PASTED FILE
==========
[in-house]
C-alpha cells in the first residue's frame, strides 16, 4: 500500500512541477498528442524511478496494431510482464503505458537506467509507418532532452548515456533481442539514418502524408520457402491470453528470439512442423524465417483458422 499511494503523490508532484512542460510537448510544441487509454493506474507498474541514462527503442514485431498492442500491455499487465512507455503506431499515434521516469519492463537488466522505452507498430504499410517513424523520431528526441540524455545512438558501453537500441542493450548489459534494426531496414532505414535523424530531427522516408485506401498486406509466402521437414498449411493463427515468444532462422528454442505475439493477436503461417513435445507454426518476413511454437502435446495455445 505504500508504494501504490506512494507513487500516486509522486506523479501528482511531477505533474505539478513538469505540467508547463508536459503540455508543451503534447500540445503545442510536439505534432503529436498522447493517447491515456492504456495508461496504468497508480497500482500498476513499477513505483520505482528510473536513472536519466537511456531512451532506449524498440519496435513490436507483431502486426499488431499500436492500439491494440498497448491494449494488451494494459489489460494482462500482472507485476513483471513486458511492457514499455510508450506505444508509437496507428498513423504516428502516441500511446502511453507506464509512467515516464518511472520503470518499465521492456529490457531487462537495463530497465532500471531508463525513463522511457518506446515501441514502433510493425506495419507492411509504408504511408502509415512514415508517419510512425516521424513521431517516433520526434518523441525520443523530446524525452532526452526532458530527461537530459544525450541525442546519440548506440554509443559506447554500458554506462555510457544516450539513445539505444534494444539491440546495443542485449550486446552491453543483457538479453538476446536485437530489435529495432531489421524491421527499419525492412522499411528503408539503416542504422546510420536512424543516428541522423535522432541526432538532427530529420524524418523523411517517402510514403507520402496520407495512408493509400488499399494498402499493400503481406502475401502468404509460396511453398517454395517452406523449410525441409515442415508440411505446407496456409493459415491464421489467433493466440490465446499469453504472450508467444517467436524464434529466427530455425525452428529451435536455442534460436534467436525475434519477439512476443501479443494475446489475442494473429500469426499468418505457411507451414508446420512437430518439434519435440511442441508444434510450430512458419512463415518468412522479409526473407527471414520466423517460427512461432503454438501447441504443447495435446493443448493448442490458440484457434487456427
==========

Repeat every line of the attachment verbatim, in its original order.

[in-house]
C-alpha cells in the first residue's frame, strides 16, 4: 500500500512541477498528442524511478496494431510482464503505458537506467509507418532532452548515456533481442539514418502524408520457402491470453528470439512442423524465417483458422 499511494503523490508532484512542460510537448510544441487509454493506474507498474541514462527503442514485431498492442500491455499487465512507455503506431499515434521516469519492463537488466522505452507498430504499410517513424523520431528526441540524455545512438558501453537500441542493450548489459534494426531496414532505414535523424530531427522516408485506401498486406509466402521437414498449411493463427515468444532462422528454442505475439493477436503461417513435445507454426518476413511454437502435446495455445 505504500508504494501504490506512494507513487500516486509522486506523479501528482511531477505533474505539478513538469505540467508547463508536459503540455508543451503534447500540445503545442510536439505534432503529436498522447493517447491515456492504456495508461496504468497508480497500482500498476513499477513505483520505482528510473536513472536519466537511456531512451532506449524498440519496435513490436507483431502486426499488431499500436492500439491494440498497448491494449494488451494494459489489460494482462500482472507485476513483471513486458511492457514499455510508450506505444508509437496507428498513423504516428502516441500511446502511453507506464509512467515516464518511472520503470518499465521492456529490457531487462537495463530497465532500471531508463525513463522511457518506446515501441514502433510493425506495419507492411509504408504511408502509415512514415508517419510512425516521424513521431517516433520526434518523441525520443523530446524525452532526452526532458530527461537530459544525450541525442546519440548506440554509443559506447554500458554506462555510457544516450539513445539505444534494444539491440546495443542485449550486446552491453543483457538479453538476446536485437530489435529495432531489421524491421527499419525492412522499411528503408539503416542504422546510420536512424543516428541522423535522432541526432538532427530529420524524418523523411517517402510514403507520402496520407495512408493509400488499399494498402499493400503481406502475401502468404509460396511453398517454395517452406523449410525441409515442415508440411505446407496456409493459415491464421489467433493466440490465446499469453504472450508467444517467436524464434529466427530455425525452428529451435536455442534460436534467436525475434519477439512476443501479443494475446489475442494473429500469426499468418505457411507451414508446420512437430518439434519435440511442441508444434510450430512458419512463415518468412522479409526473407527471414520466423517460427512461432503454438501447441504443447495435446493443448493448442490458440484457434487456427